Q: How can I avoid getting kicked in the face during the swim start?
A: The swim start in a triathlon is a nerve-racking time for most triathletes. It is a mesmerising moment for spectators, as it looks like a majestic monster thrashing away in a wave of white water, but if you’re a triathlete in the middle of the chaos, you should know how to take care of yourself.
As a simple rule, if you are not a confident swimmer then you need to stay to the side or to the back of all the other swimmers. This will dramatically reduce your chances of being kicked by another swimmer. However, some races have limited space and if everyone is going to the back then this strategy isn’t going to help you much – and you’ll be a long way back from the start line.
You can ask others around you if they have done a triathlon before and what time they expect to do for the swim. If you do this it will help you to relax you and also give you an indication whether you’re in the right area of ability. If everyone around you seems faster than you, move further back. If others seem to be nervous and roughly the same ability as you then stay near them as they are less likely to bump into you.
If there is a countdown to the start of the race – for example one minute, or 30 seconds – then float onto your front with your feet up behind you, your arms out to your sides and your head out of the water looking forward. The wetsuit will help to give you buoyancy and the starfish shape you are forming will keep people at an arms’ length away from you. Having your feet up will stop people getting too close to you and even swimming over you, and help you to start faster. If you are treading water in a vertical position when the gun goes, you’ll find it harder to get started and because your legs aren’t up other swimmers are more likely to swim over you as they only have your head and shoulders to climb over. Practice this start position in open water and swimming pools so you are used to it.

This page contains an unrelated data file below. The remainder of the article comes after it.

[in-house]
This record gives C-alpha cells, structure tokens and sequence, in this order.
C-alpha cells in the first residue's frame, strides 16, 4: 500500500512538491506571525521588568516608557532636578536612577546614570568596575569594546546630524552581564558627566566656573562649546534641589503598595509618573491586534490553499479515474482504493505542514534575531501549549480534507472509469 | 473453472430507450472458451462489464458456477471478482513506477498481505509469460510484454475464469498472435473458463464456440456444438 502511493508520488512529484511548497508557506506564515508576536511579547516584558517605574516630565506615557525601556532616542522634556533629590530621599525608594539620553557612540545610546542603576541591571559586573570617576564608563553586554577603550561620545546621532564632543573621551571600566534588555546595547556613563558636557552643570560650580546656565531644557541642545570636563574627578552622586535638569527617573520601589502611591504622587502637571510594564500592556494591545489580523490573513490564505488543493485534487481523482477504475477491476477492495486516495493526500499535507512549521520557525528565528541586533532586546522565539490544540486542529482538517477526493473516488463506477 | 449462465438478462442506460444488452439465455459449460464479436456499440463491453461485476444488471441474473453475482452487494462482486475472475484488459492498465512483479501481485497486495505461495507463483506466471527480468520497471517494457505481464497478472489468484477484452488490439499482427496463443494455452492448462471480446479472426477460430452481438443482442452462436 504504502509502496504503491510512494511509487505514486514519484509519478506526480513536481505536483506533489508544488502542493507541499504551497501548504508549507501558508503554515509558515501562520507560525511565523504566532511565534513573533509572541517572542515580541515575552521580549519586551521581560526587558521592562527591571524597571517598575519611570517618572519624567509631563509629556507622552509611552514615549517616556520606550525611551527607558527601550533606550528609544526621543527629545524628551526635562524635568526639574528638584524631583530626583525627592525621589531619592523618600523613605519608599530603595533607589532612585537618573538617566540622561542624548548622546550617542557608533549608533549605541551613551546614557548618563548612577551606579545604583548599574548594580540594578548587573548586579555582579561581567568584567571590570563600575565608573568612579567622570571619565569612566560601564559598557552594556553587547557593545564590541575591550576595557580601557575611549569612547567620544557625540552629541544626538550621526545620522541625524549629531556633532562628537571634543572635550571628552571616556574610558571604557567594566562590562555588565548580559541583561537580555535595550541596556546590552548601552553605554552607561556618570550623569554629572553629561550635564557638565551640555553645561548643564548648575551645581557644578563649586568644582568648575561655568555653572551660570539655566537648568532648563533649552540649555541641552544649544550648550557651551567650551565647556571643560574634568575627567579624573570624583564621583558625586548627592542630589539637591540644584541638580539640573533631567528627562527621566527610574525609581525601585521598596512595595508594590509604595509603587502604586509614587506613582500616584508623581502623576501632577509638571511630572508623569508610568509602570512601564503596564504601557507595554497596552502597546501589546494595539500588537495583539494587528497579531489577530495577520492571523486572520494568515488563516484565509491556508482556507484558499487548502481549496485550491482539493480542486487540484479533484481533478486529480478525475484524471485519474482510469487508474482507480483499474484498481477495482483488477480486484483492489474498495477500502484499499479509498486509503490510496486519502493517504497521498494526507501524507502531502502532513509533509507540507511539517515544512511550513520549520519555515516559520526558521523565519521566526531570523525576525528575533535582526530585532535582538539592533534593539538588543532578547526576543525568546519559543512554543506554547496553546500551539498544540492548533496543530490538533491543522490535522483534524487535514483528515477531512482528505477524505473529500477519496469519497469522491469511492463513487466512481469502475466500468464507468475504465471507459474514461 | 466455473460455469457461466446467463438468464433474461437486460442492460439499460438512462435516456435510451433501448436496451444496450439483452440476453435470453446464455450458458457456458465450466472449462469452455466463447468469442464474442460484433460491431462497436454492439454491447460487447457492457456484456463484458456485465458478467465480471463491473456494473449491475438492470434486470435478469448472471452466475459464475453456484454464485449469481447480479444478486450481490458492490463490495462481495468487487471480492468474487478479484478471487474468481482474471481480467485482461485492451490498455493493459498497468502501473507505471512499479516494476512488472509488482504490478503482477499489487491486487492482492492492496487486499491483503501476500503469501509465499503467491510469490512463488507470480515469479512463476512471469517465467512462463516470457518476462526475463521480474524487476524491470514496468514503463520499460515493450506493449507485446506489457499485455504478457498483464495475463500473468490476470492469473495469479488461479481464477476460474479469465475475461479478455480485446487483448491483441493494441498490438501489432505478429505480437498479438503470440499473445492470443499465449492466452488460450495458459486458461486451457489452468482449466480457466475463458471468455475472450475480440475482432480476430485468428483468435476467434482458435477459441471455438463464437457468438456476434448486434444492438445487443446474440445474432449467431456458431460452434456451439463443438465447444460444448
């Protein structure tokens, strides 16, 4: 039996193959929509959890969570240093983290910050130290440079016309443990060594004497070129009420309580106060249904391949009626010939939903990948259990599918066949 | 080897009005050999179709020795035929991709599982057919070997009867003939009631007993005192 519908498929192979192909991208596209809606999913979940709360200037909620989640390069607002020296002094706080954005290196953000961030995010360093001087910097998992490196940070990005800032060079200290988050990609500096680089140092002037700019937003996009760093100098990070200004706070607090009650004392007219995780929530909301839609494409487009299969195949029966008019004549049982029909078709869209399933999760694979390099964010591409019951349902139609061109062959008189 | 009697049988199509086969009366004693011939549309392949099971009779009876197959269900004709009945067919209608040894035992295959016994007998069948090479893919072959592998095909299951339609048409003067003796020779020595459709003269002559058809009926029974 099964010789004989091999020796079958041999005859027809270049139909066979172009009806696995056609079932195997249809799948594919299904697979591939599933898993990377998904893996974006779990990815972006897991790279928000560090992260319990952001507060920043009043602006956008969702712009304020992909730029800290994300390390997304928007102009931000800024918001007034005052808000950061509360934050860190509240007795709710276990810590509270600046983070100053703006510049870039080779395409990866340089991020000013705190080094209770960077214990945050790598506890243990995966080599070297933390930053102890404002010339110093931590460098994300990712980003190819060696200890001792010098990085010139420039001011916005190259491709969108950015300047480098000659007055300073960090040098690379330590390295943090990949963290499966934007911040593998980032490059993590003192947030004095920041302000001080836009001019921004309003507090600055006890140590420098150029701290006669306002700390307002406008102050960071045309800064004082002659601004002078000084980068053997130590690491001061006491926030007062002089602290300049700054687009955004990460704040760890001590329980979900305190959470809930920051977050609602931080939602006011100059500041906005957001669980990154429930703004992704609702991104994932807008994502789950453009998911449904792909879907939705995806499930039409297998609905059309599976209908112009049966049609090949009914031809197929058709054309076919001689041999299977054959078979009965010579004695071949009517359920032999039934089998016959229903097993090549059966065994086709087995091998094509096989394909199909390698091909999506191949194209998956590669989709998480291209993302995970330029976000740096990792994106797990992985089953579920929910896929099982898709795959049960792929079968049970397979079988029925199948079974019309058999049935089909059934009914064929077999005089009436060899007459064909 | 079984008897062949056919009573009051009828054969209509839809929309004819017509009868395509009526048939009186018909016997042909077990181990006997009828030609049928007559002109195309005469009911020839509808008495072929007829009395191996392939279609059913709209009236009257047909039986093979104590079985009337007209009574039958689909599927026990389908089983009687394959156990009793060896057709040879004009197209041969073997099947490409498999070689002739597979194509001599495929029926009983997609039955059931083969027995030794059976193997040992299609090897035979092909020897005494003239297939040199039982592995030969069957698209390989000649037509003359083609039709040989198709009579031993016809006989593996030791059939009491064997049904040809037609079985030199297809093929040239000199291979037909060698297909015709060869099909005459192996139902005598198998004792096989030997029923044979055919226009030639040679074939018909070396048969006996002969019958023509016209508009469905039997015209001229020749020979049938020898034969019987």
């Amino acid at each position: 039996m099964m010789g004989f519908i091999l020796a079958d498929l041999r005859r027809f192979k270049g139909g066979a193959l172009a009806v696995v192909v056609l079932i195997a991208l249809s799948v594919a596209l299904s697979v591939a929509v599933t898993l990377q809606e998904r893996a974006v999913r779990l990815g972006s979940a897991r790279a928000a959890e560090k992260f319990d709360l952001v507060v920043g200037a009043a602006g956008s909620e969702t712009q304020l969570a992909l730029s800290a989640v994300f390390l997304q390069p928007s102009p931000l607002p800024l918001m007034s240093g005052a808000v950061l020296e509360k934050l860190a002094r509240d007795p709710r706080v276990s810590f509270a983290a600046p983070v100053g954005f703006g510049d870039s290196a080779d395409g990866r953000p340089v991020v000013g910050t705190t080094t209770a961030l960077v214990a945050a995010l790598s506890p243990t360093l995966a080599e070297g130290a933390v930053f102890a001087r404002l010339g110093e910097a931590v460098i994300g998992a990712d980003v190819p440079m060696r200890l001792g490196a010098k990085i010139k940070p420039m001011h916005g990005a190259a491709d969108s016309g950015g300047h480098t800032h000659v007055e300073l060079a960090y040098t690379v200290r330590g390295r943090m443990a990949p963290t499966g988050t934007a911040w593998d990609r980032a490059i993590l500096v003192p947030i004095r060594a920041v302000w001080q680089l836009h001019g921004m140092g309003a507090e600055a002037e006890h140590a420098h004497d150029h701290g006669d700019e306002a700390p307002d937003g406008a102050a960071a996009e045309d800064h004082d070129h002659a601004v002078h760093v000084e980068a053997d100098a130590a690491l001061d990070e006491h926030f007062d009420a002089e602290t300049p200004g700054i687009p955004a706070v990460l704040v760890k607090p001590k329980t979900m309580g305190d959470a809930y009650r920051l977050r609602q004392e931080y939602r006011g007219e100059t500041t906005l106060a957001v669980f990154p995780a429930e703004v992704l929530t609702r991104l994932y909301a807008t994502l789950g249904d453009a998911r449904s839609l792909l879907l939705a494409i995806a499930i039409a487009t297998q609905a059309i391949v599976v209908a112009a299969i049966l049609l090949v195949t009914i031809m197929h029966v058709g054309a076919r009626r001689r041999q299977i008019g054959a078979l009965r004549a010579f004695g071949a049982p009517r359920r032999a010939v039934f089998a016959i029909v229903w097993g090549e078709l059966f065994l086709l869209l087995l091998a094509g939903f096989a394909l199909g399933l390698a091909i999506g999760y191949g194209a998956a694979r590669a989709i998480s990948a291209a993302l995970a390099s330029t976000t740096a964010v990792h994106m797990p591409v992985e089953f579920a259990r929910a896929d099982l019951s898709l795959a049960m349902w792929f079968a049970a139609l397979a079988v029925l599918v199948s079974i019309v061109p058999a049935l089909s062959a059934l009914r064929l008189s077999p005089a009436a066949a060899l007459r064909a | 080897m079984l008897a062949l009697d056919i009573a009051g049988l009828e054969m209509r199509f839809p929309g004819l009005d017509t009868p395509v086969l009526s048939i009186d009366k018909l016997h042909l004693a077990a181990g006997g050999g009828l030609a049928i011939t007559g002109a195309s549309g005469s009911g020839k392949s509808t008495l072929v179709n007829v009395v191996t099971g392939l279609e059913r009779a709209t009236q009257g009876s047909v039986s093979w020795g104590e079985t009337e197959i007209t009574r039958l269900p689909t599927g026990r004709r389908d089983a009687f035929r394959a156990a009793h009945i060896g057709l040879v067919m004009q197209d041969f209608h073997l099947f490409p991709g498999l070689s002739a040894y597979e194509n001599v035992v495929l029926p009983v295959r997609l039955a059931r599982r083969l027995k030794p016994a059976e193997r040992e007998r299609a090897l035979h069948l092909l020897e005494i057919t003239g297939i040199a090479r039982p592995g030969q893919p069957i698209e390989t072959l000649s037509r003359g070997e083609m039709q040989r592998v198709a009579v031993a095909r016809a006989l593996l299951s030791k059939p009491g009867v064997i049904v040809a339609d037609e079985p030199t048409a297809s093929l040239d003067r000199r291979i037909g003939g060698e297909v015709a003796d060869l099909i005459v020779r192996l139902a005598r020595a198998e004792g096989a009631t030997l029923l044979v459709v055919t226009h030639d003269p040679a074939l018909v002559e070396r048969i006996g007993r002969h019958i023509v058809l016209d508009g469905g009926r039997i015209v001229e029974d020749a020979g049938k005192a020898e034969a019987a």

A final technique is to keep your head up for the first few strokes at the start of the race. Not only will this make it easier to see where you’re going in the initial, busy stages of the swim, it also means that your head is out of reach of other people’s feet. However, having your head out of the water does present a problem. Unless you have practised swimming with your head out of the water, your legs will drop when you lift your head. With practice you can still keep your legs and feet high in the water with your head out of the water swimming like a water polo swimmer, which is also how you should sight to see where you are going.
Turning points are also likely to be congested and this is another area where you could potentially get kicked in the face, so swim wide of any buoys to avoid swimming too near to others. Remember also that it is very easy to push someone slightly to give you more space. By pushing someone in the hips they will move quite easily away from you. A final tip is to wear your goggles under your swim hat. That way if you do get kicked in the face at least your goggles won’t come off your head.
Ralph Hydes is a running, duathlon and triathlon coach. He has helped numerous athletes reach international level competition, including Sir Rocco Forte, who has become one of the top athletes in the world for his age group, and who Ralph has trained since 2001. Ralph offers one-to-one coaching and designs individual triathlon training programmes. He is also the author of the DVD, “Flexibility for triathletes and runners”. Find out more here.
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